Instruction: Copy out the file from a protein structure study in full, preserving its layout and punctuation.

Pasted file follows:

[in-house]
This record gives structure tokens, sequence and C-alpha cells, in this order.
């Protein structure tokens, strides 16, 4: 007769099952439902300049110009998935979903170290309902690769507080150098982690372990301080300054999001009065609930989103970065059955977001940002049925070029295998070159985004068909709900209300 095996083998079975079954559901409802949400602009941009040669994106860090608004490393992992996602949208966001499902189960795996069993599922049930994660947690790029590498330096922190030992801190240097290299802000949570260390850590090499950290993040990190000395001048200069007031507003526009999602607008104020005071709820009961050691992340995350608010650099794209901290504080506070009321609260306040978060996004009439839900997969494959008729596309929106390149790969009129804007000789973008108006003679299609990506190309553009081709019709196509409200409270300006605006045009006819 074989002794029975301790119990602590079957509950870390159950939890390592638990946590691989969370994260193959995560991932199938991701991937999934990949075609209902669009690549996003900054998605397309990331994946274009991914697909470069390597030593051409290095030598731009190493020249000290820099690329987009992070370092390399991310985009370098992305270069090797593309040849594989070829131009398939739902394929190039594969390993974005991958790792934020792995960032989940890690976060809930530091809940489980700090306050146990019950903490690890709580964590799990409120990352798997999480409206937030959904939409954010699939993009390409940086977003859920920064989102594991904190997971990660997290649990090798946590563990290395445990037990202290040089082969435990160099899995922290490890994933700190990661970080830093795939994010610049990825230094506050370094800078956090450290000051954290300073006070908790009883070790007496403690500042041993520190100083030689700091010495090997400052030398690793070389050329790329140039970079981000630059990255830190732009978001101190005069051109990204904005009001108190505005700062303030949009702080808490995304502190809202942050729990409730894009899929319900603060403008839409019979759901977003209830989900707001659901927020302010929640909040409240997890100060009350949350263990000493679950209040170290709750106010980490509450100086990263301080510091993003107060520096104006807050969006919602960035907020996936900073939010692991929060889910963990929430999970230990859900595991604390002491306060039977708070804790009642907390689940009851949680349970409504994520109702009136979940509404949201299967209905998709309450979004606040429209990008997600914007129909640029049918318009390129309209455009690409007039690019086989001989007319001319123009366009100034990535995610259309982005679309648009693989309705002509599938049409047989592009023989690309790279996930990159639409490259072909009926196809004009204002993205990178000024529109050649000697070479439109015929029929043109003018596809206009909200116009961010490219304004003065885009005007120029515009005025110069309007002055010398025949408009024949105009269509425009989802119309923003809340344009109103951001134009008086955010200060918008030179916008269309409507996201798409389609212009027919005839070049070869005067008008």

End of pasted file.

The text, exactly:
[in-house]
This record gives structure tokens, sequence and C-alpha cells, in this order.
């Protein structure tokens, strides 16, 4: 007769099952439902300049110009998935979903170290309902690769507080150098982690372990301080300054999001009065609930989103970065059955977001940002049925070029295998070159985004068909709900209300 095996083998079975079954559901409802949400602009941009040669994106860090608004490393992992996602949208966001499902189960795996069993599922049930994660947690790029590498330096922190030992801190240097290299802000949570260390850590090499950290993040990190000395001048200069007031507003526009999602607008104020005071709820009961050691992340995350608010650099794209901290504080506070009321609260306040978060996004009439839900997969494959008729596309929106390149790969009129804007000789973008108006003679299609990506190309553009081709019709196509409200409270300006605006045009006819 074989002794029975301790119990602590079957509950870390159950939890390592638990946590691989969370994260193959995560991932199938991701991937999934990949075609209902669009690549996003900054998605397309990331994946274009991914697909470069390597030593051409290095030598731009190493020249000290820099690329987009992070370092390399991310985009370098992305270069090797593309040849594989070829131009398939739902394929190039594969390993974005991958790792934020792995960032989940890690976060809930530091809940489980700090306050146990019950903490690890709580964590799990409120990352798997999480409206937030959904939409954010699939993009390409940086977003859920920064989102594991904190997971990660997290649990090798946590563990290395445990037990202290040089082969435990160099899995922290490890994933700190990661970080830093795939994010610049990825230094506050370094800078956090450290000051954290300073006070908790009883070790007496403690500042041993520190100083030689700091010495090997400052030398690793070389050329790329140039970079981000630059990255830190732009978001101190005069051109990204904005009001108190505005700062303030949009702080808490995304502190809202942050729990409730894009899929319900603060403008839409019979759901977003209830989900707001659901927020302010929640909040409240997890100060009350949350263990000493679950209040170290709750106010980490509450100086990263301080510091993003107060520096104006807050969006919602960035907020996936900073939010692991929060889910963990929430999970230990859900595991604390002491306060039977708070804790009642907390689940009851949680349970409504994520109702009136979940509404949201299967209905998709309450979004606040429209990008997600914007129909640029049918318009390129309209455009690409007039690019086989001989007319001319123009366009100034990535995610259309982005679309648009693989309705002509599938049409047989592009023989690309790279996930990159639409490259072909009926196809004009204002993205990178000024529109050649000697070479439109015929029929043109003018596809206009909200116009961010490219304004003065885009005007120029515009005025110069309007002055010398025949408009024949105009269509425009989802119309923003809340344009109103951001134009008086955010200060918008030179916008269309409507996201798409389609212009027919005839070049070869005067008008």